Habits Over Resolutions

Do you set New Year’s resolutions each year? If so, good for you! Your desire to be your best version of yourself is admirable. However, before you become too married to those resolutions, you should know that most of them don’t pan out. Data on adherence to New Year’s resolutions is kind of all over the place, but some studies have estimated that more than 90 percent of all New Year’s resolutions are abandoned. If you really want to change your life, you need to build some healthy habits.

So what’s the difference between habits and resolutions? And why are habits better? Read on for more info, and a nifty habit tracker.

How are Habits Different from Resolutions?

A key difference between habits and (most) resolutions: Resolutions tend to be goal-oriented. Consider some popular American resolutions:

  • “I want to lose weight this year.”
  • “I’ll exercise more in 2019.”
  • “I plan to have a cleaner house this year.”
  • “I want to spend more time with my loved ones.”

Okay, but now what? How do you get there? This is how resolutions get it wrong from the very beginning. When you don’t make a concrete plan to reach that goal, it’s so easy to put it off and ultimately forget it.

Habits are specific, concrete, routine, and behavior-focused. Merriam-Webster defines a habit as “a settled or regular tendency or practice, especially one that is hard to give up.” When you set a habit, you’re creating a roadmap for reaching your goal. Let’s revisit those resolutions from above from a habits lens:

  • “I’ll eat five servings of vegetables each day.”
  • “I’ll take 3 walk breaks during each work day.”
  • “I’ll set a timer for 10 minutes each day to declutter my home.”
  • “I’ll put my phone in a drawer for one hour each evening to focus on my family.”

Compared to the resolutions above, these habits feel much less…wishy washy. Hopefully, they also seem do-able. And if they don’t? Make a mid-course correction! Tidy for 5 minutes instead of 10, or take one walk per day. The magic comes from the routine.

Do Habits Work?

This all sounds great in theory. But do habits actually work? Let’s look at some research.

In one study of 120 college students:

  • -40 were paid to attend one informational session and allowing researchers to track gym visits. This group was not required to exercise.
  • -40 were paid to attend the same session and have their gym visits tracked, PLUS they had to attend the gym at least once in the month following the informational session.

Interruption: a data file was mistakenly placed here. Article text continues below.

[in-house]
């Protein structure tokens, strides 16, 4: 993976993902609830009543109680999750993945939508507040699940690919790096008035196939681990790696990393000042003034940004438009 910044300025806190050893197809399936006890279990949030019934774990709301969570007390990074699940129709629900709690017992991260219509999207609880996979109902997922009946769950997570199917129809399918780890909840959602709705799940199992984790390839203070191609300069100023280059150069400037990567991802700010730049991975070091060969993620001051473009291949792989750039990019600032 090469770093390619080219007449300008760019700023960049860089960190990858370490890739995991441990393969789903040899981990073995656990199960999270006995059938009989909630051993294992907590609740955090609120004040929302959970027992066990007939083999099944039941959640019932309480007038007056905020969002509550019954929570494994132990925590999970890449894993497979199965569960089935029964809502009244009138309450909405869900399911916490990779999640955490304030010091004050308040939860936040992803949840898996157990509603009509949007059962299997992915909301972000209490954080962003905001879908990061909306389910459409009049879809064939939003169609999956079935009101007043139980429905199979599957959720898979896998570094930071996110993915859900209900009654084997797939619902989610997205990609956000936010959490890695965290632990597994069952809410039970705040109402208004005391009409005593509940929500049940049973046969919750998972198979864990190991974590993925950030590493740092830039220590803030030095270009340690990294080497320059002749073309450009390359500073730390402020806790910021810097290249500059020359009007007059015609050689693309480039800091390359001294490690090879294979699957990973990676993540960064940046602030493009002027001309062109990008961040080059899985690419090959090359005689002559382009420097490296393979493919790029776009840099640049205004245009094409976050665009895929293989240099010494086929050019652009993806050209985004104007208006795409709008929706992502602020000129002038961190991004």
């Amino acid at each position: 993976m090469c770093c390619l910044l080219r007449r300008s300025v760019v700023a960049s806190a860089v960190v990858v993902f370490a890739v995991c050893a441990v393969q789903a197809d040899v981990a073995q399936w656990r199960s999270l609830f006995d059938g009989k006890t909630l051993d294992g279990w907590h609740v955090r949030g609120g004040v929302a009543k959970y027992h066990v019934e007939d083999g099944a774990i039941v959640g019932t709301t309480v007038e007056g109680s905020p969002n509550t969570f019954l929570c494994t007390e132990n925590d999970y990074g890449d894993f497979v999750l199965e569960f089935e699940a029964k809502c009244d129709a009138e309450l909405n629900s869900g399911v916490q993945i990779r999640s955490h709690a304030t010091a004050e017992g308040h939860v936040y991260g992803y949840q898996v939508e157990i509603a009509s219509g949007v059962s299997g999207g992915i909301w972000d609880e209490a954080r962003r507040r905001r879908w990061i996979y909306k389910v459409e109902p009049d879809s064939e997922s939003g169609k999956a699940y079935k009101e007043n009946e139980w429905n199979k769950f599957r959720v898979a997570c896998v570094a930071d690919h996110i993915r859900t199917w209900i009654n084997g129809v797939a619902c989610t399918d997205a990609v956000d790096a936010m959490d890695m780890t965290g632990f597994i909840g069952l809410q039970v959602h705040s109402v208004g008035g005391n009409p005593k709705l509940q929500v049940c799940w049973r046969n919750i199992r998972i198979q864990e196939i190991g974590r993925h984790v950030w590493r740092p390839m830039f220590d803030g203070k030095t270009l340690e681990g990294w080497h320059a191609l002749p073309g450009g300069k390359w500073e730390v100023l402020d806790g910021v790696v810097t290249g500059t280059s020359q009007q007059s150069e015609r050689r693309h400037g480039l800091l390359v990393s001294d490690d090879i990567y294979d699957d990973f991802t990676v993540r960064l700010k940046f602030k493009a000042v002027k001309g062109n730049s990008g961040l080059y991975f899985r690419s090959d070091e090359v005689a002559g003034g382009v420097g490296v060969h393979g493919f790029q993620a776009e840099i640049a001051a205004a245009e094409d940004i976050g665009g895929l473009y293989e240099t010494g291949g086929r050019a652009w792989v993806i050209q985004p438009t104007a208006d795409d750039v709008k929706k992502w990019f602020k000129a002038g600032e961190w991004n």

• -40 had to adhere to the standards above, but they had to attend the gym EIGHT times in the month following the informational session.

Payments stopped after 1 month for all three groups, but the exercise habit stuck more for the third group. In fact, the third group hit the gym about twice as often as the other two groups in the weeks following the experiment.

Other studies have found that our brain activity changes as actions become habits. One rodent study found that neurons in a decision-making center of the brain were constantly active in mice learning a new task. Over time, though, those same neurons only fired at the beginning and the end of that task. In other words, the task required much less thought and decision over time–the mice just did it.

So to answer our question, habits can absolutely help cement long-term behavior change.

The trick is to create habits that are realistic and intentional. How can you do that?

6 Tips for Building Good Habits

  1. 1. Know your why. Have you ever made a big lifestyle change only to think a few weeks later, “Why am I doing this?” Sucks the winds right out of your sails, no? Having a good reason for your habit helps you stick with it (and, possibly, make the effort to modify your plan) when you hit roadblocks.
  2. 2. Progress is greater than perfection. In other words, don’t become discouraged if you miss a few days when trying to cement a habit. Changing your behavior most days is still a win!
  3. 3. Biting off more than you can chew will most certainly bite you in the you-know-what. Work on a habit that is a small, positive change from your current behavior. If you’re eating two servings of vegetables per day, just add a serving at first! Don’t try to go from two to nine.
  4. 4. Reflect along the way. Are you finding it difficult to stick to your habit? You may need to adjust your expectations. Do you feel like you have more energy, time, and mental space to take on more? Up the ante just a smidge!
  5. 5. Stack your habits. This one comes from James Clear, author of Atomic Habits. Think of one of your existing habits. You’re going to use this habit to cue your new habit. Clear recommends the following formula for stacking:“(Before/After) I (Current Habit), I will (New Habit)”For example: “After I set out my gym clothes at night, I will foam roll for 3 minutes.” This strategy ups the odds for success.
  6. 6. Celebrate your victories! Is there anything more satisfying than marking out items on a to-do list? I think not. You can use the same reward system with habits. Here is a printable monthly habit tracker to get you started.


How about you, friends? Any habits you want to work on? Either way, happy and healthy 2019!







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